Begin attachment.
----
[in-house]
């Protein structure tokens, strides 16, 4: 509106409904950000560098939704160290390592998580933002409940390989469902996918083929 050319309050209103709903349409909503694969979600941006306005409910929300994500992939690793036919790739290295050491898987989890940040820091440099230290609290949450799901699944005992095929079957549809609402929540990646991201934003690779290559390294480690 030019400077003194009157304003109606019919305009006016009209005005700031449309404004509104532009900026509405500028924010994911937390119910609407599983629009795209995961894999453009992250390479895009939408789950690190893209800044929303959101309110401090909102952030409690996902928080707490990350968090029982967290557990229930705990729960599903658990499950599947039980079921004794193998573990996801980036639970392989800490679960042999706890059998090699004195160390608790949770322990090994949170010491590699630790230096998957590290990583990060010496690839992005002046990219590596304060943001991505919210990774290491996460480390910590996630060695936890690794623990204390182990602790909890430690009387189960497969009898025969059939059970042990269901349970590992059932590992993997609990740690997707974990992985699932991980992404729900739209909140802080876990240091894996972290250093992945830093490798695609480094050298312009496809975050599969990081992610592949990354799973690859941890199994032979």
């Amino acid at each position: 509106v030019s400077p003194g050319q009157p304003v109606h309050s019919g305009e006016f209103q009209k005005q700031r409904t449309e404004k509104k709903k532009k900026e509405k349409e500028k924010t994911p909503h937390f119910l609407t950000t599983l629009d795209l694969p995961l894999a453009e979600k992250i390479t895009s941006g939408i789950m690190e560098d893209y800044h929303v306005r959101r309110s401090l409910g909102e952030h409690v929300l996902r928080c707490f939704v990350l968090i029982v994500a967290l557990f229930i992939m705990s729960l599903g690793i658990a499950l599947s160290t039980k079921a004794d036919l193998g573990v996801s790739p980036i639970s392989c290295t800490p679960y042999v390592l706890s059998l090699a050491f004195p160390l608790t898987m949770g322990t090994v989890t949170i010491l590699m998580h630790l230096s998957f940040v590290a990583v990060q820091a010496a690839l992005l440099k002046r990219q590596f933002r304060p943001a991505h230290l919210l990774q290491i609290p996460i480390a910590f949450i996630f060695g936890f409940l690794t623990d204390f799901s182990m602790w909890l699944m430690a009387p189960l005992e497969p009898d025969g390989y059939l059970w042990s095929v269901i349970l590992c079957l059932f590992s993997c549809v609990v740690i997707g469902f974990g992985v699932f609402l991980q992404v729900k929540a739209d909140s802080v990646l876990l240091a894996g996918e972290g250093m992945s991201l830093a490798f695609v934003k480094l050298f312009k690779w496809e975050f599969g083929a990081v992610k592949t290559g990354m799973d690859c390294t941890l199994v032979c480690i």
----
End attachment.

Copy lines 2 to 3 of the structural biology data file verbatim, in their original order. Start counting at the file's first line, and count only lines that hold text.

């Protein structure tokens, strides 16, 4: 509106409904950000560098939704160290390592998580933002409940390989469902996918083929 050319309050209103709903349409909503694969979600941006306005409910929300994500992939690793036919790739290295050491898987989890940040820091440099230290609290949450799901699944005992095929079957549809609402929540990646991201934003690779290559390294480690 030019400077003194009157304003109606019919305009006016009209005005700031449309404004509104532009900026509405500028924010994911937390119910609407599983629009795209995961894999453009992250390479895009939408789950690190893209800044929303959101309110401090909102952030409690996902928080707490990350968090029982967290557990229930705990729960599903658990499950599947039980079921004794193998573990996801980036639970392989800490679960042999706890059998090699004195160390608790949770322990090994949170010491590699630790230096998957590290990583990060010496690839992005002046990219590596304060943001991505919210990774290491996460480390910590996630060695936890690794623990204390182990602790909890430690009387189960497969009898025969059939059970042990269901349970590992059932590992993997609990740690997707974990992985699932991980992404729900739209909140802080876990240091894996972290250093992945830093490798695609480094050298312009496809975050599969990081992610592949990354799973690859941890199994032979």
């Amino acid at each position: 509106v030019s400077p003194g050319q009157p304003v109606h309050s019919g305009e006016f209103q009209k005005q700031r409904t449309e404004k509104k709903k532009k900026e509405k349409e500028k924010t994911p909503h937390f119910l609407t950000t599983l629009d795209l694969p995961l894999a453009e979600k992250i390479t895009s941006g939408i789950m690190e560098d893209y800044h929303v306005r959101r309110s401090l409910g909102e952030h409690v929300l996902r928080c707490f939704v990350l968090i029982v994500a967290l557990f229930i992939m705990s729960l599903g690793i658990a499950l599947s160290t039980k079921a004794d036919l193998g573990v996801s790739p980036i639970s392989c290295t800490p679960y042999v390592l706890s059998l090699a050491f004195p160390l608790t898987m949770g322990t090994v989890t949170i010491l590699m998580h630790l230096s998957f940040v590290a990583v990060q820091a010496a690839l992005l440099k002046r990219q590596f933002r304060p943001a991505h230290l919210l990774q290491i609290p996460i480390a910590f949450i996630f060695g936890f409940l690794t623990d204390f799901s182990m602790w909890l699944m430690a009387p189960l005992e497969p009898d025969g390989y059939l059970w042990s095929v269901i349970l590992c079957l059932f590992s993997c549809v609990v740690i997707g469902f974990g992985v699932f609402l991980q992404v729900k929540a739209d909140s802080v990646l876990l240091a894996g996918e972290g250093m992945s991201l830093a490798f695609v934003k480094l050298f312009k690779w496809e975050f599969g083929a990081v992610k592949t290559g990354m799973d690859c390294t941890l199994v032979c480690i």